That was before I learned how to sail. Once I took sailing lessons (which I highly recommend that you do) I was hooked on sailing and sailboats and never ever thought I'd ever go back to thinking about powerboats. My experience is that the on the water activity time of sailing costs peanuts versus powerboating. Your local Power Squadron and USCG Auxiliary offer very inexpensive boating classes and most local sailing/yacht clubs offer sailing classes. In my opinion that's the best way to learn and you don't have to commit to boat ownership. Who knows? You may not like it.
I am so cheap that just driving my truck that gets 22mpg versus my car that gets 39mpg makes me jittery. I take the car as much as I can because of it. That makes me a sailboater using wind versus a powerboater using fossil fuel for certain.
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Old 09-10-2013, 21:11   #37
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Re: Newbie with questions, I have a lot to learn, I know.

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Aloha and welcome aboard!
I think most of us here have gone through this thought process. My first real boating experiences were on Navy ships and boats were used to get to and from them when anchored or moored. I thought I wanted a power boat.
That was before I learned how to sail. Once I took sailing lessons (which I highly recommend that you do) I was hooked on sailing and sailboats and never ever thought I'd ever go back to thinking about powerboats. My experience is that the on the water activity time of sailing costs peanuts versus powerboating. Your local Power Squadron and USCG Auxiliary offer very inexpensive boating classes and most local sailing/yacht clubs offer sailing classes. In my opinion that's the best way to learn and you don't have to commit to boat ownership. Who knows? You may not like it.
I am so cheap that just driving my truck that gets 22mpg versus my car that gets 39mpg makes me jittery. I take the car as much as I can because of it. That makes me a sailboater using wind versus a powerboater using fossil fuel for certain.
Gosh! You guys are making me rethink this entire thing! Now I am thinking maybe a catamaran. Sail and engine, best of both worlds. Not crazy about their general layout but might be worth it. I looked around YachtWorld.com just to get a general impression and found it's difficult to find something in my price range ($60,000-$80,000) that 40 foot or more and made in the 1980's or newer, not that I am anywhere close to buying now. Not many on the market either. Ayone know a top speed for them? What does this forum think of cats in general?
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Old 09-10-2013, 21:45   #38
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Re: Newbie with questions, I have a lot to learn, I know.

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As you've noted, 2 months income for 9 months is doable. I'd even have another extra months income and all the income during the 9 months. Seems easily doable. I'll just make sure I have a decent nestegg for the "surprises".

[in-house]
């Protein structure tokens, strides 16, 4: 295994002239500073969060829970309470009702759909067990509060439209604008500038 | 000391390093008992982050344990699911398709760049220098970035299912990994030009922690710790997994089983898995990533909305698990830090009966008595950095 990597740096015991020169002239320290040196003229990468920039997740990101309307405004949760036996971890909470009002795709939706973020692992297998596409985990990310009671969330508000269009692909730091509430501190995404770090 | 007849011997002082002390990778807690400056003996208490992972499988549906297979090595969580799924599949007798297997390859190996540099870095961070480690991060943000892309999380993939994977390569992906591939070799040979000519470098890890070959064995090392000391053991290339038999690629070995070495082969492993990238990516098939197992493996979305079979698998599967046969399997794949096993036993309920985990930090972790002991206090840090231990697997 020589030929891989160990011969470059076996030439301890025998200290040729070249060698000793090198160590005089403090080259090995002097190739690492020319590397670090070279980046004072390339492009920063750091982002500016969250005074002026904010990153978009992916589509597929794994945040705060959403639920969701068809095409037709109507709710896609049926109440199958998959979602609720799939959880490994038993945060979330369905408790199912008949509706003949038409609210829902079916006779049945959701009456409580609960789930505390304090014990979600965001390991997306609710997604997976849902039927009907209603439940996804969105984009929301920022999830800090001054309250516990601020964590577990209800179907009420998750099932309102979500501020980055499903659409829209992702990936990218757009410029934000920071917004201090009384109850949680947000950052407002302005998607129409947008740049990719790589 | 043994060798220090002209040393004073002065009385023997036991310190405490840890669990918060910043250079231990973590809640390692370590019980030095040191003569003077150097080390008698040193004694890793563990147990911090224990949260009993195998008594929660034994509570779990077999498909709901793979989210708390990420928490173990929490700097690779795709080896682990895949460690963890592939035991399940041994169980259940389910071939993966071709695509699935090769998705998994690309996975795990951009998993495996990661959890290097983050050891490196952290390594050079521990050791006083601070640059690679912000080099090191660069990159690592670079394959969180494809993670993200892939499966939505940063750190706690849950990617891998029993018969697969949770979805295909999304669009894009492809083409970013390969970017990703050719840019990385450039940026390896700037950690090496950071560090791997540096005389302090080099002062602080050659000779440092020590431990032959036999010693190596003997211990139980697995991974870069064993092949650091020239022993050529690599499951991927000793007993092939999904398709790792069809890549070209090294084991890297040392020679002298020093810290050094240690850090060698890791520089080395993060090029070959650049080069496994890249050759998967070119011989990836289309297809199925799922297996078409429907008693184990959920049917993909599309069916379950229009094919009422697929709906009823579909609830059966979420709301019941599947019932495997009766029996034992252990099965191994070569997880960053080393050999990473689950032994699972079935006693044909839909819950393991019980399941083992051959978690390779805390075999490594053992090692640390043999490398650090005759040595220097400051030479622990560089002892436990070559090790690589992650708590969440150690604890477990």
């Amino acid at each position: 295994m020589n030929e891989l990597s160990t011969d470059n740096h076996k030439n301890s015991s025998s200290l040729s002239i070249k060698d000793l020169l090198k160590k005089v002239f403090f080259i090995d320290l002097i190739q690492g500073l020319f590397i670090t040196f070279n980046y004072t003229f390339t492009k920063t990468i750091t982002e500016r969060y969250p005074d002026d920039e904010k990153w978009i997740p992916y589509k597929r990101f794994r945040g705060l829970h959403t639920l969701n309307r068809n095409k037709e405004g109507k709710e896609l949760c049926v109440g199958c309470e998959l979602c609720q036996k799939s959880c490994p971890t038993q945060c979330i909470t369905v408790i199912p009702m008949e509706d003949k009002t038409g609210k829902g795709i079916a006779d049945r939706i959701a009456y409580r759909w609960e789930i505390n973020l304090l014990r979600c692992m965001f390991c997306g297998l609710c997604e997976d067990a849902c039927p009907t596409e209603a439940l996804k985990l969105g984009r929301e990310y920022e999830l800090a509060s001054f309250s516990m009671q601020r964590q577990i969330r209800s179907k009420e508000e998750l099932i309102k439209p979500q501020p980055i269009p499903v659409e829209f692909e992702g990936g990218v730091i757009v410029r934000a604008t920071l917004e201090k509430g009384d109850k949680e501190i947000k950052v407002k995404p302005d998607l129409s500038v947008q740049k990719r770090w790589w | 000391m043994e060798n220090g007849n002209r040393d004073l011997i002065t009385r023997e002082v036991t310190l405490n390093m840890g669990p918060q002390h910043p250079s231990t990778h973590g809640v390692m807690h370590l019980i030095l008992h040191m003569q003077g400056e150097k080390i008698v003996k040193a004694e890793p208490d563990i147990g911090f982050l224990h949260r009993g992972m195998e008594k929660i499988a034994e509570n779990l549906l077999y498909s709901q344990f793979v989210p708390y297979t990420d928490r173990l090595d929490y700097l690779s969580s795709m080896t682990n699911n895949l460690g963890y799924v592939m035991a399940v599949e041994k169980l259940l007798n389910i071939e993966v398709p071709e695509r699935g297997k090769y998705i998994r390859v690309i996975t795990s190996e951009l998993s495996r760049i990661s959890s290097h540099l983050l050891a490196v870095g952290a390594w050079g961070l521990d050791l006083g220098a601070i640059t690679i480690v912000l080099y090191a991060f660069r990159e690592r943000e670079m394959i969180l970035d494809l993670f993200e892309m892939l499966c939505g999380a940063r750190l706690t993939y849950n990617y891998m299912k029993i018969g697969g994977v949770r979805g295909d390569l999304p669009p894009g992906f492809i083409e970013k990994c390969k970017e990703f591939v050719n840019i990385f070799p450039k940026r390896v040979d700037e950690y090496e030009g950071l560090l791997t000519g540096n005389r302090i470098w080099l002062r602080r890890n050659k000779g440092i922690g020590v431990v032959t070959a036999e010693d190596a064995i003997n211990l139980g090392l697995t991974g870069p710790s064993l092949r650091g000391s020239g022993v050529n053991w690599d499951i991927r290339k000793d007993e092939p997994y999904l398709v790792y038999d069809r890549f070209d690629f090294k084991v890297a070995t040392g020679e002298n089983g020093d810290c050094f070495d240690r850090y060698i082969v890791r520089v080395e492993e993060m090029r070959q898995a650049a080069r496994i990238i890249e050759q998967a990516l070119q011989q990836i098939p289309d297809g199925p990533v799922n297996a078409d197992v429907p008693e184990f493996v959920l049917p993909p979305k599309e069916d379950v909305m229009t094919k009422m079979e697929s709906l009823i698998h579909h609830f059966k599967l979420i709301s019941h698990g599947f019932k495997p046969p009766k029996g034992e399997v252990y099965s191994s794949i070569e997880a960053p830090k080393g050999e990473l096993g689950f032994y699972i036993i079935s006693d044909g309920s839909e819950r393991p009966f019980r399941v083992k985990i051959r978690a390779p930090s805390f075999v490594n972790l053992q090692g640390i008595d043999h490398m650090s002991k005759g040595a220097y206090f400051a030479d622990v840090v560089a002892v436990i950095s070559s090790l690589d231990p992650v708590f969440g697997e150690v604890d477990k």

Remember that that 779 gallons covered about 4,800 miles (1.2gph at 7 knots). If you are based in Florida and go island hopping staying a few weeks of a few months in one place at a time that amount of fuel could last a few years.
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Old 10-10-2013, 05:13   #39
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Re: Newbie with questions, I have a lot to learn, I know.

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Gosh! You guys are making me rethink this entire thing! Now I am thinking maybe a catamaran. Sail and engine, best of both worlds. Not crazy about their general layout but might be worth it. I looked around YachtWorld.com just to get a general impression and found it's difficult to find something in my price range ($60,000-$80,000) that 40 foot or more and made in the 1980's or newer, not that I am anywhere close to buying now. Not many on the market either. Ayone know a top speed for them? What does this forum think of cats in general?

Search for models up to $200K. Essentially you're looking for boat models you like, that could work... and sometimes the only example that happens to be for sale at any given time is maybe newer than what you can afford. Once you home in on brands/models/layouts... you can work the details about model years and price later. That could include waiting until an affordable candidate comes on the market, negotiating on price, etc.

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Old 10-10-2013, 05:48   #40
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Re: Newbie with questions, I have a lot to learn, I know.

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Gosh! You guys are making me rethink this entire thing! Now I am thinking maybe a catamaran. Sail and engine, best of both worlds. Not crazy about their general layout but might be worth it. I looked around YachtWorld.com just to get a general impression and found it's difficult to find something in my price range ($60,000-$80,000) that 40 foot or more and made in the 1980's or newer, not that I am anywhere close to buying now. Not many on the market either. Ayone know a top speed for them? What does this forum think of cats in general?